Cassava cell wall characterization and degradation by a multicomponent NSP-targeting enzyme (NSPase)

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  • Larissa Staack
  • Eduardo Antonio Della Pia
  • Jørgensen, Bodil
  • Dan Pettersson
  • Ninfa Rangel Pedersen

Cassava (Manihot esculenta Crantz) is considered the third most important source of calories in tropical regions. Up to one third of cassava harvested worldwide is used in livestock production. The focus of this study was to characterize cassava cell wall structure to provide knowledge for a better application of cassava as an energy source in monogastric animal feed. A total of five cassava samples from different feed mills in South East Asia were investigated. On a dry matter basis, the cassava cell walls contained, on average, 640 mg g−1 glucose, 140 mg g−1 galactose, 50 mg g−1 mannose, 80 mg g−1 xylose, 60 mg g−1 arabinose, 10 mg g−1 fucose and 20 mg g−1 rhamnose. RONOZYME VP (DSM Nutritional Products, Switzerland), a non-specific multicomponent non-starch polysaccharide (NSP) degrading enzyme (NSPase) product from Aspergillus aculeatus, solubilized about 10% of cassava NSP content during 4 h incubations at 40 °C and pH 5. There was notable solubilization of polymers containing uronic acids, galactose, arabinose and rhamnose. Immuno-microscopy imaging indicated the solubilization of pectin, galactan and xyloglucan polysaccharides from cassava cell wall. As a consequence, the starch granules became more available to exogenous α-amylase degradation.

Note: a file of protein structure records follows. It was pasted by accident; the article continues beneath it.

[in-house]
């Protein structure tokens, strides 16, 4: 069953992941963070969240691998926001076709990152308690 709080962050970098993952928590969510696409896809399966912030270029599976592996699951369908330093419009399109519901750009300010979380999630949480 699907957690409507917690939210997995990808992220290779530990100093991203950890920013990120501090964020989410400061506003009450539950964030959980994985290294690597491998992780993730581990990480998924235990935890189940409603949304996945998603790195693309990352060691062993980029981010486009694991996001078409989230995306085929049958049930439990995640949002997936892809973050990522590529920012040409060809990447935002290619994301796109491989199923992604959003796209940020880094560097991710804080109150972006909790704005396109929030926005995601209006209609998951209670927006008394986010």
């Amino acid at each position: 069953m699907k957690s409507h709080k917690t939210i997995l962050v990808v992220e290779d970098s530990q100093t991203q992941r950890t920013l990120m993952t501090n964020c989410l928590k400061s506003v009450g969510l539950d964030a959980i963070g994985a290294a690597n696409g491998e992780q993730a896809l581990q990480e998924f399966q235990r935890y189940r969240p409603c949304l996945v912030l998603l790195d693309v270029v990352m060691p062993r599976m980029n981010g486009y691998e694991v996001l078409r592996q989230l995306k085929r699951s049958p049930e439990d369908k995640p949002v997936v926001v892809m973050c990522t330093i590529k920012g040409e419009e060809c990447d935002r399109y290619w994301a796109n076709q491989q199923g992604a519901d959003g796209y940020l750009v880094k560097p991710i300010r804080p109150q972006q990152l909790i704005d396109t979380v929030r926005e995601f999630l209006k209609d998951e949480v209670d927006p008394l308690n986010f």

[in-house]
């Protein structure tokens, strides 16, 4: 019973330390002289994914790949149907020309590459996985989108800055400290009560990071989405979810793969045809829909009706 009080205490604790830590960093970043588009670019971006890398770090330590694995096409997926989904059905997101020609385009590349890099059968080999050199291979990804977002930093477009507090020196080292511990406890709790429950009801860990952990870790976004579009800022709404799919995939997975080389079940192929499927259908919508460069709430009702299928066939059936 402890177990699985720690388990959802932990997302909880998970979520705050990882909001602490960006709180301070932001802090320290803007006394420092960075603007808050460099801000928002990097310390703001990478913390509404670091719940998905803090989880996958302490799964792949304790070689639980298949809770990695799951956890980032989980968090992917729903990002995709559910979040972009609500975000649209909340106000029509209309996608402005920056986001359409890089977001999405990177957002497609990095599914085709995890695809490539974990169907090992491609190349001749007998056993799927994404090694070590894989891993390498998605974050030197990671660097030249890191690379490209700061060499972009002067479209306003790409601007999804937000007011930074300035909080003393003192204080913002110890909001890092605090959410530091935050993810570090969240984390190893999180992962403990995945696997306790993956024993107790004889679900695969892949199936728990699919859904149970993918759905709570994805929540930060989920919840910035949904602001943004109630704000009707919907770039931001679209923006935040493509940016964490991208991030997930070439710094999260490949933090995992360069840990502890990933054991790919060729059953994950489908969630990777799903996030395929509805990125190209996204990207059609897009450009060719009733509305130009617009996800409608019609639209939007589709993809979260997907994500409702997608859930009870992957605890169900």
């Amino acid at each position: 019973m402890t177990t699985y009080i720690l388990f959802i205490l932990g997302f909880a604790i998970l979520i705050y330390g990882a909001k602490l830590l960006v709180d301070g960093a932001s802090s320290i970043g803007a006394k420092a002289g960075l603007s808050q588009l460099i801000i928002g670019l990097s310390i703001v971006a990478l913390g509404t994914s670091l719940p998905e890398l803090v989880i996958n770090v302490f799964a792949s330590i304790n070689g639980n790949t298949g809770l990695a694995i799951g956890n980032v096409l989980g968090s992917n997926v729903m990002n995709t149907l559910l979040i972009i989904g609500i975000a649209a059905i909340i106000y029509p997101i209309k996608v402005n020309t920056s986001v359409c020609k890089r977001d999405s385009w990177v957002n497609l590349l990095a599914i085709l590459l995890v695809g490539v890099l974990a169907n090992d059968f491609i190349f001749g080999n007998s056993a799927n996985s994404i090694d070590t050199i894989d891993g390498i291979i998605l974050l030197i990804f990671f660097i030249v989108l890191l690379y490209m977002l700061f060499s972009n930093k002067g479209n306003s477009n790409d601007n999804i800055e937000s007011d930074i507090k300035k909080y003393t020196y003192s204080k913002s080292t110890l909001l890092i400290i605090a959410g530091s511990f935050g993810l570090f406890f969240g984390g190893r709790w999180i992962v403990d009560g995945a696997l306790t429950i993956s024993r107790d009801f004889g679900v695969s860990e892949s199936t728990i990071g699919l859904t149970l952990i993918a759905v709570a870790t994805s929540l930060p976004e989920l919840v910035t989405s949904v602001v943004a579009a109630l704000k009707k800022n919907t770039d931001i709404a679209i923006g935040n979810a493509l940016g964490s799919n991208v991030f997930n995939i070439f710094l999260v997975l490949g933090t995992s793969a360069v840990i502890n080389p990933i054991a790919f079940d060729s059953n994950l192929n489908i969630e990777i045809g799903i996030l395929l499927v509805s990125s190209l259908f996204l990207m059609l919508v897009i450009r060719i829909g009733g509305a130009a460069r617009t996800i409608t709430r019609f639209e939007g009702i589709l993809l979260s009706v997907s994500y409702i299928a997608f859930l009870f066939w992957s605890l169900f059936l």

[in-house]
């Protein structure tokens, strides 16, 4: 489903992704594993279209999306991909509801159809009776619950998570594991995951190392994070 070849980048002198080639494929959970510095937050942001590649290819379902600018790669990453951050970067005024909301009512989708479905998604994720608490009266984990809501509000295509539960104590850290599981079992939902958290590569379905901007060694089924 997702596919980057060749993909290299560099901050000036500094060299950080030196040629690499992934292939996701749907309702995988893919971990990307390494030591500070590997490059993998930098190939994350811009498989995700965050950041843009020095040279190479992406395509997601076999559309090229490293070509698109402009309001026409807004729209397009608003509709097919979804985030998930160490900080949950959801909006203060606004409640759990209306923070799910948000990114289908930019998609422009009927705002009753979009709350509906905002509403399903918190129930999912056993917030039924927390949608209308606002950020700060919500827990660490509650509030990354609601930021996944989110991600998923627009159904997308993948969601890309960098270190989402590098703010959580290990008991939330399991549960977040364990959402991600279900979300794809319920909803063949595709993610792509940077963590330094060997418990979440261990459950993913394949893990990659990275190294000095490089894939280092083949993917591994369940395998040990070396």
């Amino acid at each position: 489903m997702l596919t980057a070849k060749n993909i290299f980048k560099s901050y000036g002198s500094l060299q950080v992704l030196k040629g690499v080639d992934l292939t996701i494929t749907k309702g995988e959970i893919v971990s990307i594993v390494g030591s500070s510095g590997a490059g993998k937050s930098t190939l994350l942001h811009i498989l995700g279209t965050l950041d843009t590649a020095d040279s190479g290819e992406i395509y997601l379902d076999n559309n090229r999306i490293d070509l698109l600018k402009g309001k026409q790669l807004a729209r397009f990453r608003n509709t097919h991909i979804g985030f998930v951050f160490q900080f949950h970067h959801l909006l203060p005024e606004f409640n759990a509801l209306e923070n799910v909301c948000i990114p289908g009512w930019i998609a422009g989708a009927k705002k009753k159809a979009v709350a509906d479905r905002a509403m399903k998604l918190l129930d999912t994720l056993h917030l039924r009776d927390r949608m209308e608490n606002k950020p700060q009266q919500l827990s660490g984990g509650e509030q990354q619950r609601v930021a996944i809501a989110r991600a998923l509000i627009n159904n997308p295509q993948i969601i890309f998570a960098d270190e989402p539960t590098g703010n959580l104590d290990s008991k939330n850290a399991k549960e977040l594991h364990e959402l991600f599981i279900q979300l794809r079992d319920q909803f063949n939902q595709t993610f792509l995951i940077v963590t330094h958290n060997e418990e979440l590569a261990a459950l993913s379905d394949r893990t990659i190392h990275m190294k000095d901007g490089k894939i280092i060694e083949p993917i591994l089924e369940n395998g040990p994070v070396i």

Original languageEnglish
Article number10150
JournalScientific Reports
Issue number1
Pages (from-to)1-11
Publication statusPublished - 2019

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